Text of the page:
Anyone in education is standing at a crossroads right now with choices to be made. This time is unexpected, it’s challenging, and it’s uncomfortable – but it is also a catalyst for positive change.
“The biggest changes in our society have only come about when there was a strong enough disturbance — an interruption to “business as usual” — and when people were willing to come together even though the path forward was cloudy.” – Hugh Vasquez, National Equity Project
As I consider the paths ahead, I keep coming back to the same two questions:
What will be the impact if we don’t keep education moving forward?
And, if collectivity we moved forward boldly – really boldly – what could be possible?
Groups of committed educators and organizations have been working hard to shift education towards a more equitable, relevant and student focused learning experience for some time. If all that work and all that intention was to slip backwards, the impact on students, particularly those who are already marginalized, could be very detrimental. The most meaningful gain I’ve seen being made in recent years is in recognizing students as individuals, where their unique learning style, interests, and strengths are honoured and encouraged. This way of educating has allowed students to gain ownership over their own learning and to reach a deeper level of engagement where they feel confident and capable. And in very real terms it is setting them up for success, both for themselves, their communities, and as thoughtful, effective, contributing citizens.
“It’s not just about getting a job, it’s about who you are, who you are becoming, and how we can collectively care for mother earth.” – Kaleb Rashad, Director of Creative Leadership at High Tech High
I understand that what looks like the safest and most straight-forward course of action to keep students physically distanced is to spread them out in single desks, probably in straight lines with the educator placed at one end. But that does not honour either them and their learning, nor educators and the passion they bring to their work. If we slip backwards to outdated models of education, the truth is the majority of students will disengage from their learning, lose their sense of confidence and capability, and are unlikely to reach their potential.
And that’s just not ok.
If we are to serve these young people and give them a foundation of possibility, and a love of learning for the rest of their lives, we need to do better. And we can. We can pull together, work through the discomfort and challenges and creatively find solutions that keep everyone physically safe while still staying focused on the best learning outcomes for students, honouring them as individuals, and providing rich learning opportunities.
“It is a time of reckoning for our world, communities, and educational system and it’s an opportunity to imagine the world anew. Many educators have been working toward more equitable, authentic, and just learning experiences and assessment practices that honour and celebrate how people are smart, not just ranking and sorting them based on outdated measures.
If we truly want to develop knowledge in learners, we have to know them, love them and help them see the full beauty of who they are and what they can become. With this awareness, we must set our expectations high and align the accountability systems that hold us all responsible for developing the knowledge, skills, and mindsets that matter most in each and every one of our students.” – Dr. Katie Martin – Designing a New Accountability Ecosystem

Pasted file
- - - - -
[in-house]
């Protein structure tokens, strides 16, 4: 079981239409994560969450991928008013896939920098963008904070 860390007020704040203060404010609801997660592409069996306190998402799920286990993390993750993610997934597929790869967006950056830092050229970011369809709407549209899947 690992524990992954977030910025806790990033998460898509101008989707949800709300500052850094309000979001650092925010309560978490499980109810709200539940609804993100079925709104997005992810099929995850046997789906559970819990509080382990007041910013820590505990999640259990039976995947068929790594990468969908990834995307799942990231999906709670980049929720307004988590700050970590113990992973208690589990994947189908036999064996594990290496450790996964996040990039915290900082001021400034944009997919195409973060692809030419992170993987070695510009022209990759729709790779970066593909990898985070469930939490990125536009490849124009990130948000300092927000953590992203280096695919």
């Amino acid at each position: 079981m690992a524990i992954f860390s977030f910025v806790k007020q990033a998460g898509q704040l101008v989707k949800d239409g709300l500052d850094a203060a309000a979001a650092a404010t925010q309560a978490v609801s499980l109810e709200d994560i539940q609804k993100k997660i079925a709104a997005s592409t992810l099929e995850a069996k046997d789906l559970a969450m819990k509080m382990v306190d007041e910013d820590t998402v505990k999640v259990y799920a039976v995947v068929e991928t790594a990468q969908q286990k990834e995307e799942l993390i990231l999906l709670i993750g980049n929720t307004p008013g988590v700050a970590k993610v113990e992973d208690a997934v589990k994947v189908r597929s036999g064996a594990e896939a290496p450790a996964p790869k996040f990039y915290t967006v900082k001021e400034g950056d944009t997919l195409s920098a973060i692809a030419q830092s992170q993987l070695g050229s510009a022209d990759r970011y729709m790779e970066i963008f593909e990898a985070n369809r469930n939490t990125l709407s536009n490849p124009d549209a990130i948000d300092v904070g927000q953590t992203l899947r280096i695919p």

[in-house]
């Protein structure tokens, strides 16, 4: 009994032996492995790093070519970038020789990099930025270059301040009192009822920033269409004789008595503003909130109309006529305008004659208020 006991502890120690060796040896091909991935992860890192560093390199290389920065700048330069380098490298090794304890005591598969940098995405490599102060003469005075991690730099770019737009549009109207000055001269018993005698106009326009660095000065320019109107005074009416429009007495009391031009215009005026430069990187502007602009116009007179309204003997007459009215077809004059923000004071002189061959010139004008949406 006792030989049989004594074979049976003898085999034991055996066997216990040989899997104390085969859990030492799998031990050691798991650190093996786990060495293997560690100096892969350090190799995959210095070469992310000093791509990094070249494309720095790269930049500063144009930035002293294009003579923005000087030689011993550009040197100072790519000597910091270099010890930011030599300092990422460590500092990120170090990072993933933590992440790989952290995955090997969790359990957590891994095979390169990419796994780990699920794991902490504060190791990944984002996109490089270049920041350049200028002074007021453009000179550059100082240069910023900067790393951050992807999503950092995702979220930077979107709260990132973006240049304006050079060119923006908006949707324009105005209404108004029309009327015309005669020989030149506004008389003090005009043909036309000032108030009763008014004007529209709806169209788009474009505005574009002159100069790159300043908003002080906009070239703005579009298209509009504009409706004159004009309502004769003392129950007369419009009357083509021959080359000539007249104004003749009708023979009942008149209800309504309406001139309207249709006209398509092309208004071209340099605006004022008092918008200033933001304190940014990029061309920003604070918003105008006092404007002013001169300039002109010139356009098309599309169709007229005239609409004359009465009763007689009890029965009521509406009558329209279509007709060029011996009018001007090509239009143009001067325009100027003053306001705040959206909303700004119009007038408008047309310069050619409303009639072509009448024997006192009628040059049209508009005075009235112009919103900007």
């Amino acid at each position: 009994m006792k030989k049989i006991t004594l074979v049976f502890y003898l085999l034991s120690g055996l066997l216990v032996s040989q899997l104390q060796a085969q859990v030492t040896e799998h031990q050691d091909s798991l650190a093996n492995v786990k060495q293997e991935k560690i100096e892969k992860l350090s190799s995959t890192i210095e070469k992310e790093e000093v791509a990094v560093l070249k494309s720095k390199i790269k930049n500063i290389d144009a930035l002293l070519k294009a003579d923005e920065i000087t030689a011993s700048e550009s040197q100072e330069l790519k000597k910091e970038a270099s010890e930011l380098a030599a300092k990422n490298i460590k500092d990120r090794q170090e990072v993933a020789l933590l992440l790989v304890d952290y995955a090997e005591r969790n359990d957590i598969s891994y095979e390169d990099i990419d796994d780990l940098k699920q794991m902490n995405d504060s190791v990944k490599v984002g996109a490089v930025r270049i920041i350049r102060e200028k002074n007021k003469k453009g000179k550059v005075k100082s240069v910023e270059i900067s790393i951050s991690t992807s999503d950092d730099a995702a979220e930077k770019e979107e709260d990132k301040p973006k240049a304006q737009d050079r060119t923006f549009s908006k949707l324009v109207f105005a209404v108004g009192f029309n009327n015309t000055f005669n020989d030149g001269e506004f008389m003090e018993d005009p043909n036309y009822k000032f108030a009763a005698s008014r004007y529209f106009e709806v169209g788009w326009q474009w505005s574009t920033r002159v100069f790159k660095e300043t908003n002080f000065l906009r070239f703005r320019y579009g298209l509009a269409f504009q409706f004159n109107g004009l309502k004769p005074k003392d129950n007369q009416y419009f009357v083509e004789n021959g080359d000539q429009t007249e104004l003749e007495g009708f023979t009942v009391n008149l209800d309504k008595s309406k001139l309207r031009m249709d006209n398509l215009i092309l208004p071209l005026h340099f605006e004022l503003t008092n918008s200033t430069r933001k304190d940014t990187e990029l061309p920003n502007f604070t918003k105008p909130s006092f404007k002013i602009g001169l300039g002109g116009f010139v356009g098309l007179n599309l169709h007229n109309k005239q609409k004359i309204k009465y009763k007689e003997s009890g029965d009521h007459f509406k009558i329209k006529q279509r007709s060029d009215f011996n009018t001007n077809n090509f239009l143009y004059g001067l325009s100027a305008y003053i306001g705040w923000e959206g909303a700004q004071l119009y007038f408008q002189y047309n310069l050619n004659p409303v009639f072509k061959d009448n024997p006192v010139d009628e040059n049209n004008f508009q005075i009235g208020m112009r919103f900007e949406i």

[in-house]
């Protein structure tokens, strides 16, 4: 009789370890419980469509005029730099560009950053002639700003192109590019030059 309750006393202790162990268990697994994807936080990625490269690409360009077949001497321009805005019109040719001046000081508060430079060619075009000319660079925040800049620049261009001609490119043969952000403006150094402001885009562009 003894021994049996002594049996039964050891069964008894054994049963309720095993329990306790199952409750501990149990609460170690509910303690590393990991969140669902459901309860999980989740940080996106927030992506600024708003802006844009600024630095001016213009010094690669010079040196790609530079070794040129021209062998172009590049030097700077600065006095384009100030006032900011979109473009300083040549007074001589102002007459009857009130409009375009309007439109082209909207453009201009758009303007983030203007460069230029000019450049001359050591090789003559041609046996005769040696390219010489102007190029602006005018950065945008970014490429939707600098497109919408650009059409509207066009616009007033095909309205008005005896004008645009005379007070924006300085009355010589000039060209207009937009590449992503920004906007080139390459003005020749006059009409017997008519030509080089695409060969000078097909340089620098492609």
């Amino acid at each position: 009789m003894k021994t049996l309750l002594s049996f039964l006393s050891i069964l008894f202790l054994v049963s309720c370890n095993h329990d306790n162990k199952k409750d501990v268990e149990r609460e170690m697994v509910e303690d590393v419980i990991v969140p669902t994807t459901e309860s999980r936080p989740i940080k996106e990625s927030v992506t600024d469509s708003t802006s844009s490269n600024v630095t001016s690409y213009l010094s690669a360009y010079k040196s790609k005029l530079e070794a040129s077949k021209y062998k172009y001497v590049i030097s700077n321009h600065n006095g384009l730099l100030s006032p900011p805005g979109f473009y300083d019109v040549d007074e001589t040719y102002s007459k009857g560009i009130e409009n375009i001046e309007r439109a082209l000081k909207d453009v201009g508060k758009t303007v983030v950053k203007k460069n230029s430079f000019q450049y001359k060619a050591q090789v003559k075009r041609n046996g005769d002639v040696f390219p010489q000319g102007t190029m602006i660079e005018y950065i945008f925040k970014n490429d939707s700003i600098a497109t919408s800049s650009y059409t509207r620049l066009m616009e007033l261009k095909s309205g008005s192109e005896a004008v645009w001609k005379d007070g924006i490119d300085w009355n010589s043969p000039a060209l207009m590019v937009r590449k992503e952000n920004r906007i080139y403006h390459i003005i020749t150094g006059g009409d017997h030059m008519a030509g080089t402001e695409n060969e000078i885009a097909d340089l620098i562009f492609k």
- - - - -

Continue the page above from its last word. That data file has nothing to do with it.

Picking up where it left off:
I’m in agreement with Dr. Katie Martin. We do collectively need to set our expectations high. And by moving boldly forward, what could be possible?
It’s a question Hugh Vasquez of National Equity Project has been asking and is offering progressive solutions. In his article ‘What if We… Don’t Return to School as Usual’ he says:
“The first step in designing a new way is to decide now that you won’t return to normal — a normal that was never neutral and wasn’t working well for most students, teachers or families. Engage with your teammates and community now to articulate a bold, audacious, wild vision of what your education system can look like. Focus on a couple small but powerful pieces to change. Gather your people to engage in equity by design and engage in collaborative inquiry to continuously design, test, and adjust your practices based on what you learn. And, commit to sticking with the process— for at least a year, to stay the course. This is how we can collectively take the opportunity to design for change in how we do school.” – Hugh Vasquez, National Equity Project
As the CEO of Natural Pod, I have always been active in having dialogues about how we can move education forward. I feel change can only meaningfully happen through a multi-faceted approach, and my contribution here is to speak directly to the environment of learning. You can have the best educators and best curriculum in the world, but if the physical environment does not support students in feeling safe, included and welcomed, no deep learning can take place.
There is plenty of research to support that the outdated model of desks in rows does not provide students with a compelling learning environment. Spaces that foster well-being, inclusion and collaboration do.
So as we think about, discuss, and design this new way forward, let’s not overlook the learning environment in our bid to keep students and educators safely distanced. There are creative and innovative solutions available and in development to both stay safe and continue to honour students as individuals.
I would be delighted to have further discussions on this topic and support you in any way I can.